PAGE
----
* * *
“Wake up, lassy,” a scratchy voice whispered.
Something shook her, making her dizzy with the movement. She opened her eyes and was once again overcome with a great sense of loss. Her vision was dim and narrow compared to before.
Her new eyes took in a stooped old man. He wore a slouched grayish hat that looked suspiciously like a hempen potato sack. Its frayed ends intertwined with his dark silver hair, which melded with his gray woolen robes. His face was creased with kind lines, and his eyes shone a bright, cornflower blue. The eyes looked strange in contrast to the shimmering flow of his muted silver hair. She had seen the man before. Just as she had seen many men before.
“Yer bound to freeze to death lyin’ there like that,” the old man went on, consternation plain on his face. “Ye best get up and come with me.”
She opened her mouth, oh gods, she had a mouth, and tried to speak. She knew the language from listening to it over the years while she watched hunters and other folk from the nearby farms of Greenswallow in her glen. Yet, she had never imagined she would have a need to speak it.
“Who—” she began, but the words felt sticky in her mouth.
“Who am I?” the old man finished for her. “Àed is me name. I live not far off. Ye best come with me so ye might warm by me fire.”
Finn shook her head. “I'm lost,” she lied. Her voice was much softer than his. It made her cringe, not because of its softness, but simply because she had a voice.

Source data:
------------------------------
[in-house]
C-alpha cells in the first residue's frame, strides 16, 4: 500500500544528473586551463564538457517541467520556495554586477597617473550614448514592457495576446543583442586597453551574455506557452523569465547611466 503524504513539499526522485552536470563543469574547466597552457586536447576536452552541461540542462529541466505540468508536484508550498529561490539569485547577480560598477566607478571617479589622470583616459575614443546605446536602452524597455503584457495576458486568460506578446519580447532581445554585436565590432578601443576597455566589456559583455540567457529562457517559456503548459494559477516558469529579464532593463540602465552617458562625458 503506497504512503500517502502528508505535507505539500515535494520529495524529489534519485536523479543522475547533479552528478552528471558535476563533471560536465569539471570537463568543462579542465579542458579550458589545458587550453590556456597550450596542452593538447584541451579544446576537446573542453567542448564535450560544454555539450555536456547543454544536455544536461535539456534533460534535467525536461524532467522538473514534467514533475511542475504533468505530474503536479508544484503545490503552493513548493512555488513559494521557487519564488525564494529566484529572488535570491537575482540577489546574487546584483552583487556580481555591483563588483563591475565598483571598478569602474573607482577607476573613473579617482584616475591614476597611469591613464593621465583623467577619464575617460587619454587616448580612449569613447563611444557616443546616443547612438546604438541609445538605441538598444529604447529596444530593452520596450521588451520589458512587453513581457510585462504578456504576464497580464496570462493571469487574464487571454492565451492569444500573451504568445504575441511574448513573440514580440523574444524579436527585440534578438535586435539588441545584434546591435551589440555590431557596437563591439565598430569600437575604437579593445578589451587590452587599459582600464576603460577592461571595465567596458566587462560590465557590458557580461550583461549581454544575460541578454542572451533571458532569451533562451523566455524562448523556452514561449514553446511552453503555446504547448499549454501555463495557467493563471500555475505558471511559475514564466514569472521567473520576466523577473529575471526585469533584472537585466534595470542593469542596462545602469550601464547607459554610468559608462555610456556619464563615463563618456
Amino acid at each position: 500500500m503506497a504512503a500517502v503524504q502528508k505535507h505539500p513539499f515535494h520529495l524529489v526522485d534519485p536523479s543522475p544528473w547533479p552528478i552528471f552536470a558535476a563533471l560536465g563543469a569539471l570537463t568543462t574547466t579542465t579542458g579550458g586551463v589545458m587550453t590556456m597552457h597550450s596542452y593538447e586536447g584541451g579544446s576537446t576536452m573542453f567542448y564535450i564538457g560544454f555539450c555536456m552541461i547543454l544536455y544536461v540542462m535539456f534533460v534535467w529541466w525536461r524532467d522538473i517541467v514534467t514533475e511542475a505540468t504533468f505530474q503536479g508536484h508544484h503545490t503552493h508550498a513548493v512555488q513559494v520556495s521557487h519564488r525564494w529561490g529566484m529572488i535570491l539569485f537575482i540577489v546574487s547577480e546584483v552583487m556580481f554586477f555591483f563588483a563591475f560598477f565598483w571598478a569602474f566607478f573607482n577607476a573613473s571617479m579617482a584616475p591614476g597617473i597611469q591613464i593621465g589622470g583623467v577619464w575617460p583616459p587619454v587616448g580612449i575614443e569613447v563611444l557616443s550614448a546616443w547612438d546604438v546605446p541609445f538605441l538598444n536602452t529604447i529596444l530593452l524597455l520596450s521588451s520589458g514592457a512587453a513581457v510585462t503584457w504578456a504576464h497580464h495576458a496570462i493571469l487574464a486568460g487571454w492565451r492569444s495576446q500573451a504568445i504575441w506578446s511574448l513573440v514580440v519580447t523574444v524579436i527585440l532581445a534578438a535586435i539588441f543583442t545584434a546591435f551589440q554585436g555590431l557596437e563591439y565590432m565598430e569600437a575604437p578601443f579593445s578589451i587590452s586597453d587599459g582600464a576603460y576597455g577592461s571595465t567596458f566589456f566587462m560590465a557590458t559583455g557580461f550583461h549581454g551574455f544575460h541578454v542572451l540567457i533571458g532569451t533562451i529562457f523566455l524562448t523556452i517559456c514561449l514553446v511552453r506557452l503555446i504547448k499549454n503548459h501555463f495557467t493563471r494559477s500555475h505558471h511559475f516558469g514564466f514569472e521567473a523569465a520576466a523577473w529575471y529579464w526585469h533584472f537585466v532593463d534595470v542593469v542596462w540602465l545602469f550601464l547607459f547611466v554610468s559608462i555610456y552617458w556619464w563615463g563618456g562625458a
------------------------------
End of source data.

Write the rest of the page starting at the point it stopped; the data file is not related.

“Dinnae be silly,” Àed replied. “I saw ye turn from a tree. Yer in the only place ye have ever known, at least for a very long time.”
Finn blinked up at him. “You saw?” she asked, the words forming more smoothly. “Do you know why it happened? Can you put me back?”
He shook his head, his vibrant eyes creased with sadness. “I've no such power. Right now I can only help ye to stay warm. Now let's try and get ye up, lass.”
More hot moisture streamed down her face, but she let the old man take hold of her arms. He lifted slowly, helping her to stand. She nearly fell several times, but finally found her balance. It felt good to be upright again, even if she was much shorter than before. She looked down at the old man and realized she could see clear over his head. At least she wasn't that short. With a kind smile, Àed placed her hand on his shoulder so that she might use him for balance, and they began a slow procession toward a small stone hovel in the distance.
“I've never seen that house there before,” Finn commented, the words feeling slightly less strange to her.
Àed gave a slight shrug. “Been there a long time, but it was likely out of sight for ye at yer . . . previous angle.”